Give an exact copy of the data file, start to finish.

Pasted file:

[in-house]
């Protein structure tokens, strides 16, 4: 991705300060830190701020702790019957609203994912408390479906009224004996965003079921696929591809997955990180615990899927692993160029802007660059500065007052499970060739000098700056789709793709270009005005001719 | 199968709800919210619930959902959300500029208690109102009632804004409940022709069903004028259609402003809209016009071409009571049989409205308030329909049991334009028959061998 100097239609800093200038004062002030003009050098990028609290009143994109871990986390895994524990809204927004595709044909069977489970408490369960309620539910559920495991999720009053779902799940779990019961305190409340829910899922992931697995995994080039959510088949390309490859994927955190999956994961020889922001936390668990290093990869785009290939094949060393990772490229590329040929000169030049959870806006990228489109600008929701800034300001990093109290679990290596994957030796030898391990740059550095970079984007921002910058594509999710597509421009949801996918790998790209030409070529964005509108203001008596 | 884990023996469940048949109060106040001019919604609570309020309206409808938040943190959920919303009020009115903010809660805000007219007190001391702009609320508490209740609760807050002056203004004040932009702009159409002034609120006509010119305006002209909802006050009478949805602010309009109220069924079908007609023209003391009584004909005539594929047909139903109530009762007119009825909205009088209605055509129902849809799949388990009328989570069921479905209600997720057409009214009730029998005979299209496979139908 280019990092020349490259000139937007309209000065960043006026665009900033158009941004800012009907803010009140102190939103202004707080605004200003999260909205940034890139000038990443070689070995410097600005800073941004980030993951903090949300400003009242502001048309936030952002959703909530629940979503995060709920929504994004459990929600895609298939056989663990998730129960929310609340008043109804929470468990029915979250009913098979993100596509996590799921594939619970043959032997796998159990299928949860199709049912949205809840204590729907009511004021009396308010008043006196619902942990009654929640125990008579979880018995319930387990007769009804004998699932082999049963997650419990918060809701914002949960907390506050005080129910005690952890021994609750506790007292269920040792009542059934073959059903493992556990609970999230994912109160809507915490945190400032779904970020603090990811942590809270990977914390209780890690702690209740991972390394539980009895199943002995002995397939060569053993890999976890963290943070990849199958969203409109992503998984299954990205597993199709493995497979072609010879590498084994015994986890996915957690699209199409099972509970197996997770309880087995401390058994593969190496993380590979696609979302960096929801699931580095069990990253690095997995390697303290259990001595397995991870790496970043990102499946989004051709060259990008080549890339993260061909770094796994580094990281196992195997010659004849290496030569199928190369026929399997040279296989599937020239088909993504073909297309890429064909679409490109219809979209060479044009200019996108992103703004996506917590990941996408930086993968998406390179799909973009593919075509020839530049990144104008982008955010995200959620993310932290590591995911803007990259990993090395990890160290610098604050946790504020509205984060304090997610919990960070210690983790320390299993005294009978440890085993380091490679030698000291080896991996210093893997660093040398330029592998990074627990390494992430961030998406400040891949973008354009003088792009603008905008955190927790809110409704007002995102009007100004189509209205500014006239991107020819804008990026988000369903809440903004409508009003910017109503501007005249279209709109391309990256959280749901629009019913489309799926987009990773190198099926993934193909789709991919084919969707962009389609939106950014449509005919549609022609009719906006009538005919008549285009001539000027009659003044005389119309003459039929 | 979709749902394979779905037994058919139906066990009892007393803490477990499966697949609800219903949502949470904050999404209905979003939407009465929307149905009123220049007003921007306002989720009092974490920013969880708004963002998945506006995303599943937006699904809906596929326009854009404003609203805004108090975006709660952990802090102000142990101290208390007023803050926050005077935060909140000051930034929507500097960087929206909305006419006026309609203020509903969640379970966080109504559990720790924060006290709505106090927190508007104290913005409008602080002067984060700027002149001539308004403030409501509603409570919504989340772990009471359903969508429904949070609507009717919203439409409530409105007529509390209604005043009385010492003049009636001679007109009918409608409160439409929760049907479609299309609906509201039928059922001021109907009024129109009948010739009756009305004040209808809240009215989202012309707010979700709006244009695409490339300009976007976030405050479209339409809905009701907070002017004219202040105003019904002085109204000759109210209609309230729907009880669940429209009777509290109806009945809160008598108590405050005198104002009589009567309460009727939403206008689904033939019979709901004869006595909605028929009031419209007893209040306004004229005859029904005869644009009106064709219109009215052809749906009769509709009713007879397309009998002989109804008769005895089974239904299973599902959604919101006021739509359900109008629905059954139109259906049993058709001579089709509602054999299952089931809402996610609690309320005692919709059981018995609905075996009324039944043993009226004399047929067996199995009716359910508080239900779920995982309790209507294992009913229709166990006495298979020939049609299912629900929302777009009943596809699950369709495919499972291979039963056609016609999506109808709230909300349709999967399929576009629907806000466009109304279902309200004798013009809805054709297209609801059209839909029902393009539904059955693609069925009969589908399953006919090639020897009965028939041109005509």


[in-house]
């Protein structure tokens, strides 16, 4: 991705300060830190701020702790019957609203994912408390479906009224004996965003079921696929591809997955990180615990899927692993160029802007660059500065007052499970060739000098700056789709793709270009005005001719 | 199968709800919210619930959902959300500029208690109102009632804004409940022709069903004028259609402003809209016009071409009571049989409205308030329909049991334009028959061998 100097239609800093200038004062002030003009050098990028609290009143994109871990986390895994524990809204927004595709044909069977489970408490369960309620539910559920495991999720009053779902799940779990019961305190409340829910899922992931697995995994080039959510088949390309490859994927955190999956994961020889922001936390668990290093990869785009290939094949060393990772490229590329040929000169030049959870806006990228489109600008929701800034300001990093109290679990290596994957030796030898391990740059550095970079984007921002910058594509999710597509421009949801996918790998790209030409070529964005509108203001008596 | 884990023996469940048949109060106040001019919604609570309020309206409808938040943190959920919303009020009115903010809660805000007219007190001391702009609320508490209740609760807050002056203004004040932009702009159409002034609120006509010119305006002209909802006050009478949805602010309009109220069924079908007609023209003391009584004909005539594929047909139903109530009762007119009825909205009088209605055509129902849809799949388990009328989570069921479905209600997720057409009214009730029998005979299209496979139908 280019990092020349490259000139937007309209000065960043006026665009900033158009941004800012009907803010009140102190939103202004707080605004200003999260909205940034890139000038990443070689070995410097600005800073941004980030993951903090949300400003009242502001048309936030952002959703909530629940979503995060709920929504994004459990929600895609298939056989663990998730129960929310609340008043109804929470468990029915979250009913098979993100596509996590799921594939619970043959032997796998159990299928949860199709049912949205809840204590729907009511004021009396308010008043006196619902942990009654929640125990008579979880018995319930387990007769009804004998699932082999049963997650419990918060809701914002949960907390506050005080129910005690952890021994609750506790007292269920040792009542059934073959059903493992556990609970999230994912109160809507915490945190400032779904970020603090990811942590809270990977914390209780890690702690209740991972390394539980009895199943002995002995397939060569053993890999976890963290943070990849199958969203409109992503998984299954990205597993199709493995497979072609010879590498084994015994986890996915957690699209199409099972509970197996997770309880087995401390058994593969190496993380590979696609979302960096929801699931580095069990990253690095997995390697303290259990001595397995991870790496970043990102499946989004051709060259990008080549890339993260061909770094796994580094990281196992195997010659004849290496030569199928190369026929399997040279296989599937020239088909993504073909297309890429064909679409490109219809979209060479044009200019996108992103703004996506917590990941996408930086993968998406390179799909973009593919075509020839530049990144104008982008955010995200959620993310932290590591995911803007990259990993090395990890160290610098604050946790504020509205984060304090997610919990960070210690983790320390299993005294009978440890085993380091490679030698000291080896991996210093893997660093040398330029592998990074627990390494992430961030998406400040891949973008354009003088792009603008905008955190927790809110409704007002995102009007100004189509209205500014006239991107020819804008990026988000369903809440903004409508009003910017109503501007005249279209709109391309990256959280749901629009019913489309799926987009990773190198099926993934193909789709991919084919969707962009389609939106950014449509005919549609022609009719906006009538005919008549285009001539000027009659003044005389119309003459039929 | 979709749902394979779905037994058919139906066990009892007393803490477990499966697949609800219903949502949470904050999404209905979003939407009465929307149905009123220049007003921007306002989720009092974490920013969880708004963002998945506006995303599943937006699904809906596929326009854009404003609203805004108090975006709660952990802090102000142990101290208390007023803050926050005077935060909140000051930034929507500097960087929206909305006419006026309609203020509903969640379970966080109504559990720790924060006290709505106090927190508007104290913005409008602080002067984060700027002149001539308004403030409501509603409570919504989340772990009471359903969508429904949070609507009717919203439409409530409105007529509390209604005043009385010492003049009636001679007109009918409608409160439409929760049907479609299309609906509201039928059922001021109907009024129109009948010739009756009305004040209808809240009215989202012309707010979700709006244009695409490339300009976007976030405050479209339409809905009701907070002017004219202040105003019904002085109204000759109210209609309230729907009880669940429209009777509290109806009945809160008598108590405050005198104002009589009567309460009727939403206008689904033939019979709901004869006595909605028929009031419209007893209040306004004229005859029904005869644009009106064709219109009215052809749906009769509709009713007879397309009998002989109804008769005895089974239904299973599902959604919101006021739509359900109008629905059954139109259906049993058709001579089709509602054999299952089931809402996610609690309320005692919709059981018995609905075996009324039944043993009226004399047929067996199995009716359910508080239900779920995982309790209507294992009913229709166990006495298979020939049609299912629900929302777009009943596809699950369709495919499972291979039963056609016609999506109808709230909300349709999967399929576009629907806000466009109304279902309200004798013009809805054709297209609801059209839909029902393009539904059955693609069925009969589908399953006919090639020897009965028939041109005509």